PGI’s response to their passionate fans is a classic tour-de-farce in how not to handle a player community. Piranha and IGP decided to use a plastic, everything-is-fine, tone-deaf approach to community relations. To the fans, the companies appeared to be ignoring them, instead telling them ‘buy our stuff!’ There was little effective communication between devs hard at work and players desperately trying to get their attention. Instead of addressing the community’s poignant and impassioned vitriol, Piranha/IGP opted for the George W. Bush school of dealing with your critics: ignore them.
Like a neglected child, this strategy drove players to extremes to get Piranha/IGP’s attention. A campaign to “save” Mechwarrior Online grew on Twitter. Many players went from openly praising the developers to attaching forum signature banners openly mocking the company (Piranha Games: We totally know what we’re doing). A rambling podcast by the Piranha CEO, Russ Bullock, attempting to explain the company’s backtracking on adding third-person view did the company no favors.
In fact, IGP’s marketing ploys and Piranha’s notorious public relations also split the game’s Reddit community in two. The original subreddit, /r/mwo, became a toxic mess, filled with former fans obsessed with being hostile to Piranha and MW:O. More positive fans trying to stick with the game (and the developers) eventually moved to /r/outreachhpg. Members of each subreddit remain openly hostile to each other to this day.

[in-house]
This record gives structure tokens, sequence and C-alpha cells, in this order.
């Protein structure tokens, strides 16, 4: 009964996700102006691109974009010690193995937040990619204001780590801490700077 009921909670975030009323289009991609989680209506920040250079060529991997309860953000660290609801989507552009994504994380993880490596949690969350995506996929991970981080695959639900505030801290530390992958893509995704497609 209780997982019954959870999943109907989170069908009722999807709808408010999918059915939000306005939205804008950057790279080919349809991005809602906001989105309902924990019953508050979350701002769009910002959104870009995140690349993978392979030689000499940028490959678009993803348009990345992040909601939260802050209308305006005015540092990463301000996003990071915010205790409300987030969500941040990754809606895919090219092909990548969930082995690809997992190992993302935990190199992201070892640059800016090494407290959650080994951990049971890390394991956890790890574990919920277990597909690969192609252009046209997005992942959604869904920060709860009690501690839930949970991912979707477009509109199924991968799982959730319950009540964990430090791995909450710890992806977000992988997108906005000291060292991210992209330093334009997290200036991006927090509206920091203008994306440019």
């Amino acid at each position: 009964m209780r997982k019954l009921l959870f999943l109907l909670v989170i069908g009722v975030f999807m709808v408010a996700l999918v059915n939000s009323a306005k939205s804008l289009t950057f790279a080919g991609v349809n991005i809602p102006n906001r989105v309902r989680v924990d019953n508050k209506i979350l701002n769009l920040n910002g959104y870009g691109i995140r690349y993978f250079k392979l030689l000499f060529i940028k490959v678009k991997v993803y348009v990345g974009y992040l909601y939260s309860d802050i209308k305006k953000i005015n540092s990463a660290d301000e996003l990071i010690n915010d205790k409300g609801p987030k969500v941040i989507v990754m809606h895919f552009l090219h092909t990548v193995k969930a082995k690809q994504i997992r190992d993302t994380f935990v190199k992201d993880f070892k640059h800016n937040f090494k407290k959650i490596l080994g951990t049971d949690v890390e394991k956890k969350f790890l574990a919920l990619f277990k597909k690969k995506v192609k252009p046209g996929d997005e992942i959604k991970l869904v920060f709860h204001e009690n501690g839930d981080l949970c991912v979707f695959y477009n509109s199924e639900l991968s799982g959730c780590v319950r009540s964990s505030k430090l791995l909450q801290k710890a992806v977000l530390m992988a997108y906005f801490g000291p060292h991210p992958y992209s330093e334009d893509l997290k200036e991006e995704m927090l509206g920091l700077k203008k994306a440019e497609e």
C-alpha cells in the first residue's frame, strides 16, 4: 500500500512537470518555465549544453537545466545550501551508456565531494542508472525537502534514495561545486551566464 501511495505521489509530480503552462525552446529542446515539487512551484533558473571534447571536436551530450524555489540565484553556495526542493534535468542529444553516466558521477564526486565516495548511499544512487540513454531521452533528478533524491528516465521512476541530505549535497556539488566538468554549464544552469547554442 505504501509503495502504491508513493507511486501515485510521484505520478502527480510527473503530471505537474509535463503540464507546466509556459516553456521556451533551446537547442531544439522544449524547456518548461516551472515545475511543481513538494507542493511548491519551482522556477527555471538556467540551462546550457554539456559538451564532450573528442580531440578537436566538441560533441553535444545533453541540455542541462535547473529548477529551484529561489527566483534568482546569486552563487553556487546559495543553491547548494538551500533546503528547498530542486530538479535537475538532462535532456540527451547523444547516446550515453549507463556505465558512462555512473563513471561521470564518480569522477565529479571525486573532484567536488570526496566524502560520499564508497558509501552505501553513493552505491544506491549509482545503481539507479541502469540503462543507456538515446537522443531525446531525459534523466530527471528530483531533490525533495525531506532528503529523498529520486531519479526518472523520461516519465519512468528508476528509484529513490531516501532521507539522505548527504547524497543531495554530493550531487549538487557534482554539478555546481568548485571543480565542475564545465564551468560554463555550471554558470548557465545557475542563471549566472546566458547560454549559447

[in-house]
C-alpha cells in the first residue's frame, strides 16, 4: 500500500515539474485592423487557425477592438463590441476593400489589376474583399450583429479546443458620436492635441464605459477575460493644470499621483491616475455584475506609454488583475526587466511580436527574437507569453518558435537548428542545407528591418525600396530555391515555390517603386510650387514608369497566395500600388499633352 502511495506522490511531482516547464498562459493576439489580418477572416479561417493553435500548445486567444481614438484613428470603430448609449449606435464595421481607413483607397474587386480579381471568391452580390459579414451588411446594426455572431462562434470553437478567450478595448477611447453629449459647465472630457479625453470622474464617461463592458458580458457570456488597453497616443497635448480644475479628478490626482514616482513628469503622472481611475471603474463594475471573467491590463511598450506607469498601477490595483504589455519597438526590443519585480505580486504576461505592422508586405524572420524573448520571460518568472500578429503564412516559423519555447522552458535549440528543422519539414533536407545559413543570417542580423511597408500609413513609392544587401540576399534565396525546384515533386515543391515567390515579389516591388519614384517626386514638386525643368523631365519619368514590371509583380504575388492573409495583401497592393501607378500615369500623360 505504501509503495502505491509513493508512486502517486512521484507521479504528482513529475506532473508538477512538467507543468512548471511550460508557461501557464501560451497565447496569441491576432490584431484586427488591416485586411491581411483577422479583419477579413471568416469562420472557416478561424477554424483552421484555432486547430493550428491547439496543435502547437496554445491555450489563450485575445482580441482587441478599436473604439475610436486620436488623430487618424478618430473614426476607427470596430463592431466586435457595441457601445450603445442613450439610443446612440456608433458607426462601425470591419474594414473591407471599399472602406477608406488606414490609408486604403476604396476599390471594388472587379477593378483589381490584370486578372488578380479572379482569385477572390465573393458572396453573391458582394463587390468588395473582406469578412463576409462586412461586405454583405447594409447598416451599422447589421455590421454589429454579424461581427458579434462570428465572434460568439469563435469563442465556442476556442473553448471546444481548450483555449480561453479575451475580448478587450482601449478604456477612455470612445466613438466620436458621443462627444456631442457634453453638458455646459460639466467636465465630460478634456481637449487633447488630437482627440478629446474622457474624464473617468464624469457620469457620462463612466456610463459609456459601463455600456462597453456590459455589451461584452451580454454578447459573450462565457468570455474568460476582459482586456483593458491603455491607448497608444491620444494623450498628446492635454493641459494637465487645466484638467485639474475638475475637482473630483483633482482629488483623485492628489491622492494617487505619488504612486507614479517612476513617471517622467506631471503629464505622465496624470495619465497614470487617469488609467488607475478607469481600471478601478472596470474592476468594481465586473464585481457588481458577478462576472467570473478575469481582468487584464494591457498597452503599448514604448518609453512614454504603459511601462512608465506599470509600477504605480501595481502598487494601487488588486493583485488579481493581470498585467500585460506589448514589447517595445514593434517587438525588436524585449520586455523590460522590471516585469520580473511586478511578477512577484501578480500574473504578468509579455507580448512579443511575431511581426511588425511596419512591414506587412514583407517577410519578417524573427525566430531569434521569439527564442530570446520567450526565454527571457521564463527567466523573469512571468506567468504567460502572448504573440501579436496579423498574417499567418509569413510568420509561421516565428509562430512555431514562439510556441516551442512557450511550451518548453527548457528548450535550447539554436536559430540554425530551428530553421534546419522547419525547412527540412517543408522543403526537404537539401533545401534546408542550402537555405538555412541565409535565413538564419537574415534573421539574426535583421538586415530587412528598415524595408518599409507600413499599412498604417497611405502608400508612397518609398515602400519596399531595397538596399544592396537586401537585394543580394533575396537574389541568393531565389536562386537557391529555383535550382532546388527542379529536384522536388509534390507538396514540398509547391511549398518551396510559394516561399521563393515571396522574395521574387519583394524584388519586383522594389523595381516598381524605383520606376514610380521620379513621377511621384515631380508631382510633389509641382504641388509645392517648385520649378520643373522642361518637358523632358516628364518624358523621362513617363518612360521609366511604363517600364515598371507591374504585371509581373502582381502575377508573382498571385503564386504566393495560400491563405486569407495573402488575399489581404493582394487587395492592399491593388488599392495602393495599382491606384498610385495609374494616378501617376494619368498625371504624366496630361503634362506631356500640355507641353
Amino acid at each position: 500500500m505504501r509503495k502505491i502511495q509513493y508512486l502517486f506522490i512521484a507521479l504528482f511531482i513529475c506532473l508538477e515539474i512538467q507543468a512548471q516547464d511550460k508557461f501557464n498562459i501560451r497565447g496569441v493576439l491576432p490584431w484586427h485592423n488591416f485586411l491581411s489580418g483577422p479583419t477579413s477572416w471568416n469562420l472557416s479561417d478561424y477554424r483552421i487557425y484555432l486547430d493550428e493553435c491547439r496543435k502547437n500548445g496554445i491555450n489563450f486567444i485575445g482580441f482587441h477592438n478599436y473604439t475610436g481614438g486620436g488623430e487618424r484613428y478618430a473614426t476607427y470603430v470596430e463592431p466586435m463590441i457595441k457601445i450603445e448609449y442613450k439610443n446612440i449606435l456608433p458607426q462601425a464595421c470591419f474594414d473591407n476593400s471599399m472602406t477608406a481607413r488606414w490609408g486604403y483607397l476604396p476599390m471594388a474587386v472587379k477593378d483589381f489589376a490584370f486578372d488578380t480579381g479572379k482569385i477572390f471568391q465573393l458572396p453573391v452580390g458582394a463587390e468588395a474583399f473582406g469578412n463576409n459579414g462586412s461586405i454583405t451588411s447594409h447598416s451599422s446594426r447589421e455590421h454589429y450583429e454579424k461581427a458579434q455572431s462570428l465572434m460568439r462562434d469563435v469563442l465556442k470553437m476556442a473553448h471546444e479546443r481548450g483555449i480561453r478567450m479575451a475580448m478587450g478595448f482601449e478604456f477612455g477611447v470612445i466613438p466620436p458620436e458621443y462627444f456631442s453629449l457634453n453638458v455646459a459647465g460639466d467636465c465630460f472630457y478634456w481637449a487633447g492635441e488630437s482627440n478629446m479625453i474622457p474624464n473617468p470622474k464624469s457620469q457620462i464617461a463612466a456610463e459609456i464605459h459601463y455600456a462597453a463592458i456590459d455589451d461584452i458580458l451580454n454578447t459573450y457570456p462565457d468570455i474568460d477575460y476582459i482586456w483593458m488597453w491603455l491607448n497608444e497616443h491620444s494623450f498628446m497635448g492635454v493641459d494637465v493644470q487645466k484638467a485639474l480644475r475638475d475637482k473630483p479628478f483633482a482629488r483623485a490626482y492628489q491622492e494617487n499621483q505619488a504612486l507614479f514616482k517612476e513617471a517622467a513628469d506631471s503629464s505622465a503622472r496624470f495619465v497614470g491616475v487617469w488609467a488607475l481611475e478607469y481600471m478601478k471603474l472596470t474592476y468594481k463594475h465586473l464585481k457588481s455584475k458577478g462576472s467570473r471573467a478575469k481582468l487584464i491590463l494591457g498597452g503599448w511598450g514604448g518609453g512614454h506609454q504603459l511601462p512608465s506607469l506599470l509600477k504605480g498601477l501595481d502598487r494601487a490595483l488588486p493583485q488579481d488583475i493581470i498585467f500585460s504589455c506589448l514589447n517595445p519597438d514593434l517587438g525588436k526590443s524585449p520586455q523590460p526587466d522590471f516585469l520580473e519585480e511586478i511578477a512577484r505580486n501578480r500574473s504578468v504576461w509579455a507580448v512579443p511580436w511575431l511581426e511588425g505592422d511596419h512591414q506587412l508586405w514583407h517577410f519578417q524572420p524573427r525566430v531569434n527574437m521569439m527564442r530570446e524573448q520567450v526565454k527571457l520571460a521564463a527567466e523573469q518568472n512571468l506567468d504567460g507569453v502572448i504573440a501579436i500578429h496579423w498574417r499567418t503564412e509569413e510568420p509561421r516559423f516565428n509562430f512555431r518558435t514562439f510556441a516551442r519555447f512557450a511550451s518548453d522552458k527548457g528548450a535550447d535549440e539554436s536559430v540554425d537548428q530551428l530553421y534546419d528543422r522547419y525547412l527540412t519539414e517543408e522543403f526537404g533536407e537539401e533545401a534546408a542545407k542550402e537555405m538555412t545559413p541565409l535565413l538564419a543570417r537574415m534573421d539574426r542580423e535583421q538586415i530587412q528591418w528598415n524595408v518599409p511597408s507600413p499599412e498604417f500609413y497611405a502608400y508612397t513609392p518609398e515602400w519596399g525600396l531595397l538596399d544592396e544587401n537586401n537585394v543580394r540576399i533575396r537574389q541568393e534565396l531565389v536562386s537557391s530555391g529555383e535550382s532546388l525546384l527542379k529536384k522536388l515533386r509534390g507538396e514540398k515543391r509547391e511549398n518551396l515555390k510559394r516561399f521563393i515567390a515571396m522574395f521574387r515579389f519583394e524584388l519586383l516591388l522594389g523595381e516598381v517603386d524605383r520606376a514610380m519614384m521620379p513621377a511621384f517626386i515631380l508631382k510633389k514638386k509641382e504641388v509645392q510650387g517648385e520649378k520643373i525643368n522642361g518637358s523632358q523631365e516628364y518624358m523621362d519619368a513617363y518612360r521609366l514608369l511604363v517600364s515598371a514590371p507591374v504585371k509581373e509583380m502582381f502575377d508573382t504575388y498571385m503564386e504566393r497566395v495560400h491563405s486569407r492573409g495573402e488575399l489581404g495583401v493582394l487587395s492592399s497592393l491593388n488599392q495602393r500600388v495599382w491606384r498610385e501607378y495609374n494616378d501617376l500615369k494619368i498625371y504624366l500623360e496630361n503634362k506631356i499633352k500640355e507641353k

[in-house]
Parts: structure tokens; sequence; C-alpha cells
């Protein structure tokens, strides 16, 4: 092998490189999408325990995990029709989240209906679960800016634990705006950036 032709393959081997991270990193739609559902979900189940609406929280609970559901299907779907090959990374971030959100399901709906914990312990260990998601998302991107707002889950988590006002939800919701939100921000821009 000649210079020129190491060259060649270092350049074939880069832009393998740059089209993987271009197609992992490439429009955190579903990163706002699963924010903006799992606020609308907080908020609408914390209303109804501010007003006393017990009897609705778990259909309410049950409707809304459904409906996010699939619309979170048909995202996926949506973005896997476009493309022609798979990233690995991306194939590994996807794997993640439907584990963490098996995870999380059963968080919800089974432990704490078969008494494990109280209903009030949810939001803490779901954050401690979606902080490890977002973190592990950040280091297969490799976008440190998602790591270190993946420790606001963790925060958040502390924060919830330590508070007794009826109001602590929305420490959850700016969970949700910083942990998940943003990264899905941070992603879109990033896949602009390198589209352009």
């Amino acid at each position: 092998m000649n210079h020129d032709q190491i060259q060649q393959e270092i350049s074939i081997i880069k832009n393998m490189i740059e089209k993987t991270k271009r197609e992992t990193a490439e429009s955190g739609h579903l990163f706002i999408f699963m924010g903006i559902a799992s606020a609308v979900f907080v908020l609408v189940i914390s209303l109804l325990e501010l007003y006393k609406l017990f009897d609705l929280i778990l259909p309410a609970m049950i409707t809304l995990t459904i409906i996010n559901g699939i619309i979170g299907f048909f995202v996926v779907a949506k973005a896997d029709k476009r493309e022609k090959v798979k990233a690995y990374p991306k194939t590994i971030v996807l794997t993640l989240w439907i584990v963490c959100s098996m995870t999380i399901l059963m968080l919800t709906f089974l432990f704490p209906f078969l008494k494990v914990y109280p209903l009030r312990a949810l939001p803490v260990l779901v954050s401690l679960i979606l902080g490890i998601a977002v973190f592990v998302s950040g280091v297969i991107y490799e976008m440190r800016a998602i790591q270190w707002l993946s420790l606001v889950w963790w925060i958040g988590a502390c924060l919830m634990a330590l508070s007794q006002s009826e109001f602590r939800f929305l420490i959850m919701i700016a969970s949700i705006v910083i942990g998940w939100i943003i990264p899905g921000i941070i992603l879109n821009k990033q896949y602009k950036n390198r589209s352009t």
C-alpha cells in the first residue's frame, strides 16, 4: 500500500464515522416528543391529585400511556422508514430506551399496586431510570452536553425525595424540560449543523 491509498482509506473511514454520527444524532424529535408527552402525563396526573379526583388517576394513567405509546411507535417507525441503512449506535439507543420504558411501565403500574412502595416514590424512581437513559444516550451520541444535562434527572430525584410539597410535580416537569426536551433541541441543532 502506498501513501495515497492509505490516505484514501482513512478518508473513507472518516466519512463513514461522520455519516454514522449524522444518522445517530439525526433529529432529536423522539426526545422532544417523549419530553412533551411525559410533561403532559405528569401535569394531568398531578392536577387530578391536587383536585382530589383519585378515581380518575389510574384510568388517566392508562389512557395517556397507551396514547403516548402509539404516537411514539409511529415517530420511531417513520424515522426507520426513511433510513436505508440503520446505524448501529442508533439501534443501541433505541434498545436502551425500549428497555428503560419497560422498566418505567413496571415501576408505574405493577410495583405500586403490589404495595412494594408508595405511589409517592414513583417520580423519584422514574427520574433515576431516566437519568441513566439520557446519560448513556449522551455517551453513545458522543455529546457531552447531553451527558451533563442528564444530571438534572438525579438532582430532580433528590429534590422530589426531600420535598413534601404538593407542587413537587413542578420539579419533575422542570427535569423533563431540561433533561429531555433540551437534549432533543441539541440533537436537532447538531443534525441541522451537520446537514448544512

One misguided attempt at community relations by IGP was privately co-opting a popular fan podcast No Guts No Galaxy into a public marketing gimmick. Piranha devs and employees soon appeared in exclusive interviews on the podcast. Yet, despite the raging hurricane of hate roiling on the forums, the dev interviews completely ignored player concerns by talking about unrelated topics. This would not have been so egregious had IGP’s buying the podcast’s influence (and the community’s goodwill) not been so obvious and gratuitous.
Faction Warfare And A Second Chance
Despite almost two years of learning how not to treat a player community, MW:O and Piranha Games managed to survive. In a testament to how die-hard the community feels about the franchise, and despite being utterly pissed off and divided, players continued to hang on, play the game, and pay for premium time and mechs. More importantly, Piranha Games got through the game’s troubled early development to learn from their mistakes.
In September 2014, Piranha Games announced it had bought back the Mechwarrior publishing rights from Infinite Games Publishing. This decision had an immediate effect on the MW:O’s development. Although two years late, Community Warfare arrived. The game’s subreddit community continues to be divided, but still exists. Though Piranha still releases mech packs, the pricing is usually far below the $500 ridiculousness of the gold mechs, and the Founder’s Program $120 top tier. Queue times are good, lag has been reigned in, Community Warefare/Faction Warfare has a dedicated playerbase, and the free to play model is working. Though no longer with a publisher, Piranha and the fans weathered the storm and have a bright future.
Next, we’ll look at a new Battletech strategy game by Jordan Weisman’s Harebrained Schemes due in 2017.